6. We introduced a three year KS4 this year (so much for time to evaluate and assess...). MFL has 2 lessons a week in Y9, and then in Y10 we have three lessons a week - one of which is a double - it's really, really hard to keep students going for 120 minutes without a break (mind you, in Y11 we have one double lesson a week - that's it. Nightmare).
    We are a high achieving and academic school - last year we had 100% pass rate for German (currently our second langauge) and 70%+ for French and Spanish.
    But we will now just offer French to all, and as for Spanish and German surviving when they have to be delivered in a one year course????
    And as has been said, A Level numbers, already fragile, will decline yet further.....

     
  7. Quelle catastrophe!
     
  8. ¡Qué desastre!
    And we all thought the White Paper and the EBacc will bring a kind of Golden Age of MFL... :-/
     
  9. I'd be interested to know what the minimum time allocation is from absolute starter in year 7 (i.e. with no, or very limited, MFL at KS2) to any sort of worthwhile qualification at end of KS3 in year 8 or KS4 in year 10. (We have looked at Asset / FCSE / currently do NVQ + GCSE)
    We have had our contact time cut - again - this year to 3 x 1/2 hour lessons a week (not all equally spaced) in year 7. That means that I am only at a point with my weakest groups that I would normally have expected them to have covered at Junior School - single words and short phrases only with very little writing. We haven't used the 3rd person yet or got beyond J'ai and Je suis with basic classroom vocabulary.
    That's followed in year 8 with 2 longer lessons a week but the pupils take options in February so haven't got far enough to feel they are achieving anything. In other words the pupils are making choices just at the point where the French becomes interesting but difficult - needing to manipulate basic grammar to express anything worthwhile.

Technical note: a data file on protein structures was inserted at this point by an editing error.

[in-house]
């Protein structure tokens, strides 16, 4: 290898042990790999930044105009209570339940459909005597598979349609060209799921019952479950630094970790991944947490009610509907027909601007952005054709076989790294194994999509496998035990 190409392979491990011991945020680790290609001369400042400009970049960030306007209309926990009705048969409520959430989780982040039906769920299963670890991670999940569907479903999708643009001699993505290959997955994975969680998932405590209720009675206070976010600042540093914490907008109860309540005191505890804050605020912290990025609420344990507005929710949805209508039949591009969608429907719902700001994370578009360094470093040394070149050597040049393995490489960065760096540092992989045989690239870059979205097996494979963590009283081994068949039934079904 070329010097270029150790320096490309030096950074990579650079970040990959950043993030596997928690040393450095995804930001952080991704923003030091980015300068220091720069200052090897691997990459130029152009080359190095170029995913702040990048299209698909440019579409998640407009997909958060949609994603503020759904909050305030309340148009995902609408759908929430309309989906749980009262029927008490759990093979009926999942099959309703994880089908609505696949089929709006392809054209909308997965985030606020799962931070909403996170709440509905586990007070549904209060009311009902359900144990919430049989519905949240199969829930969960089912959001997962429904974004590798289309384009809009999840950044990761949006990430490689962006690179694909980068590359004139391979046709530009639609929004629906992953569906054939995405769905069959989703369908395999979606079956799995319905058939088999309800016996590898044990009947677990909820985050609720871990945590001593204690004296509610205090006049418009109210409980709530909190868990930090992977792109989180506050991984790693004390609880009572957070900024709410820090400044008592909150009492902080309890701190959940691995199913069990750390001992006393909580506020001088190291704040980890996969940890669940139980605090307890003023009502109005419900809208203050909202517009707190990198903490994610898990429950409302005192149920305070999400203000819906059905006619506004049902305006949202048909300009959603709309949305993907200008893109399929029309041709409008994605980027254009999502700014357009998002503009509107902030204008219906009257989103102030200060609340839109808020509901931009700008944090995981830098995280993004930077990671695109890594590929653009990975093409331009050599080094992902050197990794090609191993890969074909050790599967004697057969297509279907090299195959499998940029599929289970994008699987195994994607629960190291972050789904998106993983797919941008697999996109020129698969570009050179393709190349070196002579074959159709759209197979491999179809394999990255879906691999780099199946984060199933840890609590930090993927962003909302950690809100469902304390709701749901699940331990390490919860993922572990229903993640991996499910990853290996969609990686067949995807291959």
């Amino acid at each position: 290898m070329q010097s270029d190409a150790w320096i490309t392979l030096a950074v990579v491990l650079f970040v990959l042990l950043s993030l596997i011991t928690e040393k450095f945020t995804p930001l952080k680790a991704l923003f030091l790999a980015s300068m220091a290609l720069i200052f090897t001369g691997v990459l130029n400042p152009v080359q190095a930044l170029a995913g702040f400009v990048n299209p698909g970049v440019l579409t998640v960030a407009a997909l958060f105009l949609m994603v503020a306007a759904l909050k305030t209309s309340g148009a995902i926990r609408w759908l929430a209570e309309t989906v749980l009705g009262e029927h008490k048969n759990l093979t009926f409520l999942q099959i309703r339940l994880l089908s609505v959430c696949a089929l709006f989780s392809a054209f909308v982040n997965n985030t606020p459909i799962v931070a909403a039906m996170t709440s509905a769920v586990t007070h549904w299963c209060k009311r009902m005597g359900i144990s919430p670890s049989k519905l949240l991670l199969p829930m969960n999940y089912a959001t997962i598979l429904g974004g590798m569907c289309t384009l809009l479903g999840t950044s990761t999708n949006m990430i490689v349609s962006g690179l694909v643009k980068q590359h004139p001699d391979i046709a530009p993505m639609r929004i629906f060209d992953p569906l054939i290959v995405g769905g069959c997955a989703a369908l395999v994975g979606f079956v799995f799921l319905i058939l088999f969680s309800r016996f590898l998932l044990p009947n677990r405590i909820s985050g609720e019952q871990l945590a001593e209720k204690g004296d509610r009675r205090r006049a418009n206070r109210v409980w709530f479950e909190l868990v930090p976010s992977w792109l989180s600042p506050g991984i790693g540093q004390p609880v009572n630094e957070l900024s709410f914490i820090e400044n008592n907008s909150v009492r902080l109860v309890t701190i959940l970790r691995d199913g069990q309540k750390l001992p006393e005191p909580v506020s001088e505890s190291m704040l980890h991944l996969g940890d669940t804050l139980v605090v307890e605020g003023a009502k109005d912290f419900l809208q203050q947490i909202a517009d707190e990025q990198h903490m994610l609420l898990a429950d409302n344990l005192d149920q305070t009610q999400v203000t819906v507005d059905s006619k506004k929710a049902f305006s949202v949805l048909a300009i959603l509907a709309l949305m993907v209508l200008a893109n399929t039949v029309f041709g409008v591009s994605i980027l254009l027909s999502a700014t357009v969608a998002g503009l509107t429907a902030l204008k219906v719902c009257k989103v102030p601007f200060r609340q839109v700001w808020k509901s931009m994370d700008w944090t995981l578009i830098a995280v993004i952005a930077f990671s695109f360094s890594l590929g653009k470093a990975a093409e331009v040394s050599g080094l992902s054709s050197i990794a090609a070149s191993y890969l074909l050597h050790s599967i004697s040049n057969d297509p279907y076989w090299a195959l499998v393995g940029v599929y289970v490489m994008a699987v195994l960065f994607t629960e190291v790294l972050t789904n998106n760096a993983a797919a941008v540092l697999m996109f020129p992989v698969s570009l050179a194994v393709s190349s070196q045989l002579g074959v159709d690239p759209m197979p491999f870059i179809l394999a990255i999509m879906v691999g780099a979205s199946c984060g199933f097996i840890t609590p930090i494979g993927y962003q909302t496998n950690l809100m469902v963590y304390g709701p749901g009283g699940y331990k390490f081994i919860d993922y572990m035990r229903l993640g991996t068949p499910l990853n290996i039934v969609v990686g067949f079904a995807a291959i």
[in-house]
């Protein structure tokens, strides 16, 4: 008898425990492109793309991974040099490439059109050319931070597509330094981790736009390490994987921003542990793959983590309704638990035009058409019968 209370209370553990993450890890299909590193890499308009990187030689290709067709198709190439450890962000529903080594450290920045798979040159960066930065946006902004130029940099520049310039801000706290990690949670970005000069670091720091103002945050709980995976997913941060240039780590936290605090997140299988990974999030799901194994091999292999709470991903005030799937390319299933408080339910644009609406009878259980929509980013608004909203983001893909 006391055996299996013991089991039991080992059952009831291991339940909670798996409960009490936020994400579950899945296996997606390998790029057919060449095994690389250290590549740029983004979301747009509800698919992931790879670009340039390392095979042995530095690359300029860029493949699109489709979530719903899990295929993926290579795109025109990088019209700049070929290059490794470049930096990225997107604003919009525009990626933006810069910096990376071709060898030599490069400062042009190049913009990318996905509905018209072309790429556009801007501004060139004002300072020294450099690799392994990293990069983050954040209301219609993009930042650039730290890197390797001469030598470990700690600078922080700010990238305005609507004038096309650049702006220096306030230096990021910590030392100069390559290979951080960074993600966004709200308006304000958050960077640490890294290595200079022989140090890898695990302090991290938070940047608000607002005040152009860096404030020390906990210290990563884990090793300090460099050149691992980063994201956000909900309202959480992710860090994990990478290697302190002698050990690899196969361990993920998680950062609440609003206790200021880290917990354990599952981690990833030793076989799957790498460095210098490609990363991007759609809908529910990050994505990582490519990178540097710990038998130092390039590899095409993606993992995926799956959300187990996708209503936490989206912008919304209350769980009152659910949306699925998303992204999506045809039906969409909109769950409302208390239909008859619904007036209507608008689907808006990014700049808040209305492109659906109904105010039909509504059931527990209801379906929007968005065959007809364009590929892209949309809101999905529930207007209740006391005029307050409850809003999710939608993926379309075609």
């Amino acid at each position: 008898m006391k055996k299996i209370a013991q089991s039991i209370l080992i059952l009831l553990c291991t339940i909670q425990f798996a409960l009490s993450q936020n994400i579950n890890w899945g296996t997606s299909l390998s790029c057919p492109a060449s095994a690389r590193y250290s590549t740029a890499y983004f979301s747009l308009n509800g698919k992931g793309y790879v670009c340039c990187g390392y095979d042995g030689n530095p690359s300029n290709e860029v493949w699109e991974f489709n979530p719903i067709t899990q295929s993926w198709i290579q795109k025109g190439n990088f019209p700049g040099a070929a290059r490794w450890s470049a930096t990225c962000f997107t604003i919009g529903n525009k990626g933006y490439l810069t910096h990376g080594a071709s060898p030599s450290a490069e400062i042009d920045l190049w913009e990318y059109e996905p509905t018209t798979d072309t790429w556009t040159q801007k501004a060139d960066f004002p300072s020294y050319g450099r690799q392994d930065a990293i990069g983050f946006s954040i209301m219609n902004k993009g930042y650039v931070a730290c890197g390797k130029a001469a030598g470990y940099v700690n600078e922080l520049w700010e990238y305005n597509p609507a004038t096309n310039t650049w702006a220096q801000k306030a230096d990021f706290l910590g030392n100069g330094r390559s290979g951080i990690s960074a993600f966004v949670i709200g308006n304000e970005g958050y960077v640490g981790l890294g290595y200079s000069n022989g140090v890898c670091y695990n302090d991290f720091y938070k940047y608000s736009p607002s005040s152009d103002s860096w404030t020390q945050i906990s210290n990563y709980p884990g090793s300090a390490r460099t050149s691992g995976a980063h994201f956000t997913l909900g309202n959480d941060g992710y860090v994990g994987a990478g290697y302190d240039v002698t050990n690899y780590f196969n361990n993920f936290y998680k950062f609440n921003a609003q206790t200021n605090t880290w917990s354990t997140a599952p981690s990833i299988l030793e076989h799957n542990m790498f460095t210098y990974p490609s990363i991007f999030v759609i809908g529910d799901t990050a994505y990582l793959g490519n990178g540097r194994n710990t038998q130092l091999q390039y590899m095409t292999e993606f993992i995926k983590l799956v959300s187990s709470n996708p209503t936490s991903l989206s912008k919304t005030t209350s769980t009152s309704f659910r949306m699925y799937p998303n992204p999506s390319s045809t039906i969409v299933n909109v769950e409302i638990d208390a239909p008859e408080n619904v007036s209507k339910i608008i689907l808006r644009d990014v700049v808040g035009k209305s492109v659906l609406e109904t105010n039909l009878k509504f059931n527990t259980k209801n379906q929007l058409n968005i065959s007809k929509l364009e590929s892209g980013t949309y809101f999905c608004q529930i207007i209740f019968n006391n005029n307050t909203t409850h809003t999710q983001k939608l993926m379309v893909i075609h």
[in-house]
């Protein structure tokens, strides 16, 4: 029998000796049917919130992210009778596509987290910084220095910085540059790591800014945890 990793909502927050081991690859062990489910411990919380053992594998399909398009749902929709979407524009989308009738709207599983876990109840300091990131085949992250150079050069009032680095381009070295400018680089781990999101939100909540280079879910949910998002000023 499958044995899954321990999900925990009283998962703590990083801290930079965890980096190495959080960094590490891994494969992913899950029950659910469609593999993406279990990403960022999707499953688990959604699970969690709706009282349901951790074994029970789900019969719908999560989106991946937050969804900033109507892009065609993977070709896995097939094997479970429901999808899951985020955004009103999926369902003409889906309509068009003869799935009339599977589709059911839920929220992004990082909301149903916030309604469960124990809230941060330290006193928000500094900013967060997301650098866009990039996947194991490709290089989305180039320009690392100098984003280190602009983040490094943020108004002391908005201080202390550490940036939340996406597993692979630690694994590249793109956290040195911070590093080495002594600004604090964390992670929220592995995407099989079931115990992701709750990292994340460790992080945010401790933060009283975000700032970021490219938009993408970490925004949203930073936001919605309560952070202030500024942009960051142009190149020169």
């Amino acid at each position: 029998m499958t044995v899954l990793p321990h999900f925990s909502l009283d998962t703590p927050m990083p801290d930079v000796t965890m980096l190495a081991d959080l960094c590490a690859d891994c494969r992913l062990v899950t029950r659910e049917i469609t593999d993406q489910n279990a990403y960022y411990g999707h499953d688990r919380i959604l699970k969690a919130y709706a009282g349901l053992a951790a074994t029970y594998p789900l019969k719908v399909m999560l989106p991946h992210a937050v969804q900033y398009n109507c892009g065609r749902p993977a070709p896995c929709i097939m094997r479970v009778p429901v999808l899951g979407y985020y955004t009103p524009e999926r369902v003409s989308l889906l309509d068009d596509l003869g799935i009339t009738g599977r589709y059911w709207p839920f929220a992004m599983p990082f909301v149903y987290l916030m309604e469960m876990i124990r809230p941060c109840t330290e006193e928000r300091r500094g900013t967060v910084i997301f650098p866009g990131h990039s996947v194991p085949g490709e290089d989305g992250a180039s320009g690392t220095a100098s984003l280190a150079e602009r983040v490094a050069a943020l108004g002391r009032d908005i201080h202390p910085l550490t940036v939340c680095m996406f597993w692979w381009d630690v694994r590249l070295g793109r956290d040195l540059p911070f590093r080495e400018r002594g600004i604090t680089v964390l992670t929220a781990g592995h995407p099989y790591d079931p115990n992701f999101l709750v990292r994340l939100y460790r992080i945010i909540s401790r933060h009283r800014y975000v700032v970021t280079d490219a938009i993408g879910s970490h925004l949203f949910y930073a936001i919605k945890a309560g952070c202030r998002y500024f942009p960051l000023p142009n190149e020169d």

KS4 take-up has been minimal over the last few years as other, dare I say 'less academic', subjects have been pushed and now I'm supposed to get significant numbers to a GCSE equivalent qualification for the sake of school results.
    I have tried to make a point to SLT only to be condemned as a 'complainer' - hence the pseudonym 'Joiedevivre' which I am supposed to show at every new initiative proposed !
    I would love to be able to quote some guidelines on suggested learning hours !
    Any advice ?
     
  10. westnab

    westnab New commenter

    Joiedevivre - If you search the forum, Graham Davies has often posted links to the guidelines on learning hours - they are far more than you or I get.
    I strongly suggest FCSE, as in terms of GCSE points it is worth a grade D at GCSE if you get Distinction (Level 6). Students get a level after each mini test, which means they can see their progress throughout the course - I have a nice colour coded spreadsheet where they can see their scores increase and they actually come back after school to resit and increase their levels, some of them! We time the tests so they have just got their latest results in a module and have just started the next module (so are on the easy bits - with fun and games) as they make their options in Y8. Accompany this with a big confidence boosting speech about how many schools get Y7-9 to do this, often with 3 hours a week (do the maths for them!) and how they've got equivalent grade E or D already (on the topics done so far) - now GCSE doesn't seem quite as scary, does it? Make sure you then finish with a rocking activity that makes them leave the room on a high, ready to go fill in their option form!
    Passing the FCSE is a doddle for most students who actually attend and can write and read. Getting L6 on such little time is tough, but success is down to the speaking and writing. Getting full marks on both is very do-able for anyone who tries and is reasonably able (ie your prime targets for options). Look at the requirements and make that your focus. Scoring 30/30 for both S and W means you have 18 points above the L6 boundary (21/30 for each skill) to play with, as the L and R might be a bit of hit and miss if you don't have too much time to teach much vocabulary.
    The skills are very similar for those required by the new CAs at GCSE (ie memorising texts), so when doing those, it's good to be able to say "This looks hard, but actually it's just a longer version of what you did for your FCSE". The downside is that as you only need to do 3 modules, you don't cover much vocabulary, which makes GCSE hard, but at least we're getting them on the course now.
    The first year we did FCSE, we did it with only a year of 2hrs/week in Y8. Our Y7 curriculum was a carousel, where they effectively learnt nothing (thankfully that's now over) and all regular attenders passed with L4 or above. You have "plenty" of time with the minimal curriculum time you describe.
     
  11. Can you please explain what 'CAs' mean? Just been advised that we are also cutting down on our MFL teaching hours in KS3 next year in my school...we're going from 5 lessons a fortnight to 4 for all KS3; still, I realise that it is better than what some other colleagues are experiencing as we're only cutting down 1 hour in total! Also, from that, we are going from 4 members of staff this year to 3 next year!
     

Share This Page